Met acquires Charles Ray ‘Horses’ sculptural relief

Charles Ray (American, born 1953). ‘Two Horses,’ 2019, granite, 10ft 3/8in × 14ft 10¼in. × 8½in. The Metropolitan Museum of Art, Purchase, Lila Acheson Wallace Gift, Gift of Continental Group, by exchange, and Bequest of Gioconda King, by exchange, 2019 © Charles Ray, Courtesy Matthew Marks Gallery. Image credit: The Metropolitan Museum of Art, Photo by Pari Stave

NEW YORK – The Met announced Thursday the acquisition of the monumental sculptural relief Two Horses (2019) by American artist Charles Ray (b. 1953). Two Horses is now on view at The Met in gallery 918 of the Lila Acheson Wallace Wing.

The 10-by-14-foot granite relief by the acclaimed artist portrays two horses in profile, one fully articulated and a second figure behind it that is partially seen, evoking a ghost-like presence. The Met also announced that it will present an exhibition of the artist’s work in late 2021.

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Patti Smith headlining PBA Galleries auction March 5

Framed poster of the Robert Mapplethorpe image used for the cover of Patti Smith’s first album, ‘Horses.’ PBA Galleries image

BERKELEY, Calif. – On Thursday, March 5, PBA Galleries will conduct a sale of nearly 450 lots featuring the Robert Enteen collection of photography’s first 100 years: 1839-1939, an internationally significant private collection of early photography. Complementing the early photography collection is a comprehensive collection of the works of Patti Smith, poet and comrade in arms to Robert Mapplethorpe, and punk rocker. Offerings include studio and bootleg vinyl records, broadsides, zines, poetry chapbooks and ephemera. Rounding out the sale is a collection of works on Freemasonry, Rosicrucianism, magic, and the occult, with rare books in all fields. Bid absentee or live online through LiveAuctioneers.

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Viking jewelry starring in March 4 online auction  

Viking heart ring, circa 900-1050 A.D., size 9½, professionally refurbished with the gold overlay restored. Estimate: $275-$325. Jasper52 image

NEW YORK – Jasper52 will conduct an online auction of nearly 100 lots of Viking, ancient and medieval jewelry on Wednesday, March 4. The jewelry dates back to the 8th-15th centuries when the Vikings sailed the sea and roamed the land. Included are rings, sorcerer’s amulets and pendants that hold symbolic meaning in their shapes, often embodying the great strength of Viking warriors who bore them. Bid absentee or live online exclusively through LiveAuctioneers.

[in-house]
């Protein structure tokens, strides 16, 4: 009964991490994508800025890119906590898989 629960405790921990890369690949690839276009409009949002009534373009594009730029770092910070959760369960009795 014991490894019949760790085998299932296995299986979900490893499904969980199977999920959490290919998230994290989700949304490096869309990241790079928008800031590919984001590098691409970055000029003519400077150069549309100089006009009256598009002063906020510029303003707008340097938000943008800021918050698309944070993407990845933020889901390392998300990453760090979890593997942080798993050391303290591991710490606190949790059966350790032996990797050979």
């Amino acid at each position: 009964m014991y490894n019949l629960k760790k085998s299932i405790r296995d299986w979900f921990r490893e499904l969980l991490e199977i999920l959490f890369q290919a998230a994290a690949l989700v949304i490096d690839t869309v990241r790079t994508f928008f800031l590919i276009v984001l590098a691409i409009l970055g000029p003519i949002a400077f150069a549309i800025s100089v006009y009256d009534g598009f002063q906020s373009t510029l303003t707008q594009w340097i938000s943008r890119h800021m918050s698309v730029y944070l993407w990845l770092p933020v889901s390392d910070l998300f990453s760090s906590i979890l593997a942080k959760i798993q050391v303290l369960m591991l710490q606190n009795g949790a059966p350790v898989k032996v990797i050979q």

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Records set on 20th century furniture at Clars

This George Nakashima for Widdicomb even-arm sofa executed in walnut sold for $24,600. Clars image

OAKLAND, Calif. – Sculpture and fine art, 20th century design and the oceanic and tribal collection of Richard I.M. Kelton of Marina Del Rey, Calif., were the star performers at Clars’ Feb. 23 auction. Realizing prices far beyond their estimates, this sale presented investment level works from private estates and museums that drew bidders from around the world. Absentee and Internet live bidding was available through LiveAuctioneers.

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The Whitney to debut public artwork by Jill Mulleady, March 2

Image credit: Jill Mulleady (b. 1980-), ‘We Wither Time into a Coil of Fright,’ 2019. Oil on linen, two panels, left panel: 66 1/8 x 35 3/8 in. (168 x 90 cm); right panel: 66 1/8 x 78 3/4 in. (168 x 200 cm), reproduced as vinyl print on billboard. Collection of the artist

NEW YORK – A work by Jill Mulleady will be the tenth in the ongoing series of public art installations that have been presented since 2015 by the Whitney and High Line Art on the façade of 95 Horatio Street. The 2019 painting, We Wither Time into a Coil of Fright—reproduced as a 17 x 29-foot vinyl print—will go on view on March 2 on the southwest corner of Gansevoort and Washington Streets, located directly across from the Whitney and the High Line.

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KAWS: his XXs mark the spot

Kaws Companion, 2007, vinyl, 58.8in x 24in x 15.2in. Realized NT$950,000/US$31,375 + buyer’s premium in 2016. Image courtesy of Kingsley and Epairich Auction and LiveAuctioneers

NEW YORK – Legend has it that Brian Donnelly (b. 1974-) first scrawled “K A W S” on Jersey City, N.J., rooftops, in the line of vision of his high school classroom. He not only liked its look—how the letters linked together—but eventually adopted this as his personal moniker.

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